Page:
It is easy for me to become disconnected from understanding the true challenges of a small-scale farmer in Upper West Ghana, because I am not working with the same situation at all. It will take a different empathetic approach to understand what it truly is like to not be able to buy fertilizer for your farm without the support of a nucleus farmer or NGO, or to be waiting for weeks or forever for a tractor to come plow so that you can plant. The nucleus farmer I am working with had to tell approximately 300 farmers that he cannot support them this year as expected, as he was unable to receive the requested loan from the bank. What will they do? Will they really just sit down and put their hands in the air like the nucleus farmer says?
Malaria. Transmitted by the Plasmodium parasites that are spread to people through the bites of infected mosquitos, it claims the life of an estimated 885,000 people each year. Half of the world’s population live in areas where malaria is present, which each year leads to an estimated 216 million malaria cases. (WHO)
In my senior year of high school, I was the “leader” of a group called “Take Action” which carried out campaigns to promote social and environmental sustainability. One of our most notable undertakings was raising of $2000 CAD for Rick Mercer’s Spread the Net campaign, which for every $10 CAD raised a mosquito net would be supplied to an at-risk child in Sub-Saharan Africa. The grand prize for the highest fundraising school would be a visit from Rick Mercer (a Canadian TV personality) himself. We did not win, but in our efforts, I could be seen putting up posters quoting facts such as above, trying to stress the importance of anti-malaria bed nets in saving lives. Back then I was aware that I really hadn’t taken the time to understand exactly what malaria was or how it acts and is spread.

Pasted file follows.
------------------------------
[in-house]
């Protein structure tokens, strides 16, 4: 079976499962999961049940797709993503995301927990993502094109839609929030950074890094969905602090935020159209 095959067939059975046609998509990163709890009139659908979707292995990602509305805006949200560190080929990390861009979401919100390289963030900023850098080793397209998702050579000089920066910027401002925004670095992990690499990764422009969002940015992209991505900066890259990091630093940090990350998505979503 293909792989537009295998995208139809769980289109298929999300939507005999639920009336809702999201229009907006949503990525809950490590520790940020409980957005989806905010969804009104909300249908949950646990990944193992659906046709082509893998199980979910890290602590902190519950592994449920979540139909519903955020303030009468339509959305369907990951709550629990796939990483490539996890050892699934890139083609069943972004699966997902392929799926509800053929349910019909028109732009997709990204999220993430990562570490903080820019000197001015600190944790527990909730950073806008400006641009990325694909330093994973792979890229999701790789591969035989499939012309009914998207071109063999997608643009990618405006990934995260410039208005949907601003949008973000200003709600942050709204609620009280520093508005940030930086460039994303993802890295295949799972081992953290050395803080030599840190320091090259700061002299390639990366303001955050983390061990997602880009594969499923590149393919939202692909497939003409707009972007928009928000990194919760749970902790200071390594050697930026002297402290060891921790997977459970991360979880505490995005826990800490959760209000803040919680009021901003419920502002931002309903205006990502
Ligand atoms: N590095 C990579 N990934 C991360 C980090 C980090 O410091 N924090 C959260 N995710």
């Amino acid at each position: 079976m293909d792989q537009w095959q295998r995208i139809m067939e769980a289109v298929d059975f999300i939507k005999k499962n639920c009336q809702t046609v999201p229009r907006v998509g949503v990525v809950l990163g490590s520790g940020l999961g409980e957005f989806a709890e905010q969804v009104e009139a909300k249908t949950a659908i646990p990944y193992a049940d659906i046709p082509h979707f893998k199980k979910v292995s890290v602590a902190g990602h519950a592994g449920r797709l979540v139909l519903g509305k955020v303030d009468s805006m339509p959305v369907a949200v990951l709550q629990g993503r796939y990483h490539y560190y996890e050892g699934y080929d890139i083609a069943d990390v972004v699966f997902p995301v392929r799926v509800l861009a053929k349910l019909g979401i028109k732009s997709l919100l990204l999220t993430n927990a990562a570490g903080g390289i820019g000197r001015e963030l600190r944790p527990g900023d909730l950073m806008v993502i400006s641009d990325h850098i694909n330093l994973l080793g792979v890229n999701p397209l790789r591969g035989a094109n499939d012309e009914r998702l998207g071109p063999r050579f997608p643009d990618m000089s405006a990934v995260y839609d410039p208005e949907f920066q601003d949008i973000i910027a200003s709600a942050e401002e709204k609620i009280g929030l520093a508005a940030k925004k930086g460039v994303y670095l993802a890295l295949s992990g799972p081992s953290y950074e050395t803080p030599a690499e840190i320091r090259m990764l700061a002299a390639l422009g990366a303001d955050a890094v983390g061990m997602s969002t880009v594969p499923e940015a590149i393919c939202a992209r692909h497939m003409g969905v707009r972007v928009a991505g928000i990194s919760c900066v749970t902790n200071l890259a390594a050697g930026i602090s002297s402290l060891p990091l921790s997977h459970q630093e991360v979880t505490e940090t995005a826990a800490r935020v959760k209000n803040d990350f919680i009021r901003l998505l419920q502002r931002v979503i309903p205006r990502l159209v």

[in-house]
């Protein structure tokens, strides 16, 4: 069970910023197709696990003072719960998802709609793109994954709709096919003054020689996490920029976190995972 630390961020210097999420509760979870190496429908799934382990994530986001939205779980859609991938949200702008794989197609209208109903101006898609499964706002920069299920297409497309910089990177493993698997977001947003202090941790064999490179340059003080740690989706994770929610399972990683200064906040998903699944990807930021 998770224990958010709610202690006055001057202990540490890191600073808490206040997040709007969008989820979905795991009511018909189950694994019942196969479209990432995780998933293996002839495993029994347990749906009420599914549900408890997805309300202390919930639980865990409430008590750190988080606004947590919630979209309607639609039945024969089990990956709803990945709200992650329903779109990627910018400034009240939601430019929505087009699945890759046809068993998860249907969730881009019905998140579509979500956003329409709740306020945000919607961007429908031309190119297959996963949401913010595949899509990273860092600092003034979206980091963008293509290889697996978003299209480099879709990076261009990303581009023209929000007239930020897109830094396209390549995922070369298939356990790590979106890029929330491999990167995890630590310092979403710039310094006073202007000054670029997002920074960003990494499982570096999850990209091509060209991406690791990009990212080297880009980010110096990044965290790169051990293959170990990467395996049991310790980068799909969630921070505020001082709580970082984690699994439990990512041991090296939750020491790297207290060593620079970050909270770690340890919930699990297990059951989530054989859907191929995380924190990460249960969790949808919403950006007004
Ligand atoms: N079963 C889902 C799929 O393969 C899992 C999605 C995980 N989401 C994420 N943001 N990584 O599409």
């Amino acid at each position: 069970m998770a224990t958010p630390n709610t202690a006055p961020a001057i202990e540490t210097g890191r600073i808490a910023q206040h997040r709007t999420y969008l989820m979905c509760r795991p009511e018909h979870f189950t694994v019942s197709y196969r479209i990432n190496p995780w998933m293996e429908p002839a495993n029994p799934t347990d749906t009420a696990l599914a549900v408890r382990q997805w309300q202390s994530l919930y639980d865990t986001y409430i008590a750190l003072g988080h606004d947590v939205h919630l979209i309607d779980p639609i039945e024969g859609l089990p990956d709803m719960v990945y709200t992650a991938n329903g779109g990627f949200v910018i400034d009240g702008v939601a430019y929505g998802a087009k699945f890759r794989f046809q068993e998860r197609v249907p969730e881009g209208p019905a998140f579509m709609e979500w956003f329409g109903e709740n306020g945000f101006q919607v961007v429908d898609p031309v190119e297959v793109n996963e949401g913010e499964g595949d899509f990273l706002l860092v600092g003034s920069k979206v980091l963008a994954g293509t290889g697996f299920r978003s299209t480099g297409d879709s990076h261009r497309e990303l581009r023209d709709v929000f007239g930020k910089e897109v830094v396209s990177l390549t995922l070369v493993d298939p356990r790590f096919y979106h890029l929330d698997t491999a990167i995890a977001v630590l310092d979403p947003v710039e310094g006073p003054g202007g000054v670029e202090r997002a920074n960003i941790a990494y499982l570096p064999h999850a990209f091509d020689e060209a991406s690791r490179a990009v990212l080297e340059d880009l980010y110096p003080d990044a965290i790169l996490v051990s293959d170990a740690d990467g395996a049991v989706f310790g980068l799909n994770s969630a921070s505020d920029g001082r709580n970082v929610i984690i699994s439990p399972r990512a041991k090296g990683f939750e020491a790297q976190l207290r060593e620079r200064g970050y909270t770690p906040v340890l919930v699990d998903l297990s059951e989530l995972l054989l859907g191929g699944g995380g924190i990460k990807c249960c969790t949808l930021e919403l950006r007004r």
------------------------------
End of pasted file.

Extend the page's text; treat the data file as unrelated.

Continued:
Yesterday I tested positive for malaria at a clinic in Wa. For the entire week leading up I had been suffering from nasal congestion, a runny nose, and almost lost my voice. Yesterday morning I felt nauseous, and I could not even think about eating lunch. Around 1:45 pm, I checked my temperature and it read 38.2º C, significantly higher than my regular 36.7º C. I was quite sure at that point that I had malaria. I have since learned from a colleague at work that this is all part of a common cycle called “Kuttun”.
The reason I say that it is malaria appreciation day is that I have made the choice to appreciate not only the seriousness of malaria, but everything that my having malaria at this time can contribute to my development as a person and my placement. It would be easy to think about how I am not able to be working hard in the office, traveling to the farm, or learning Azunto dance this evening, but that is not constructive. The following are ten positive things about me having malaria right now:
1. I am in Wa, where the clinic to get tested for malaria is literally just down the street.
2. I already had the treatment handy because I bought it as a precautionary measure when I in Tamale.
3. I am currently living with the family of the agric-inputs dealer in the house which is on-site, so if I feel like I have energy I can walk 20 steps to the office and do work for my placement.
4. My family feeds me fatty food (fried eggs and bread, fatty meat soup with TZ) which is exactly what you are supposed to eat right before taking a course of the malaria treatment.
5. I can drink the Wa municipal water after adding aquatabs so I don’t have to rely on bottled water or satchets.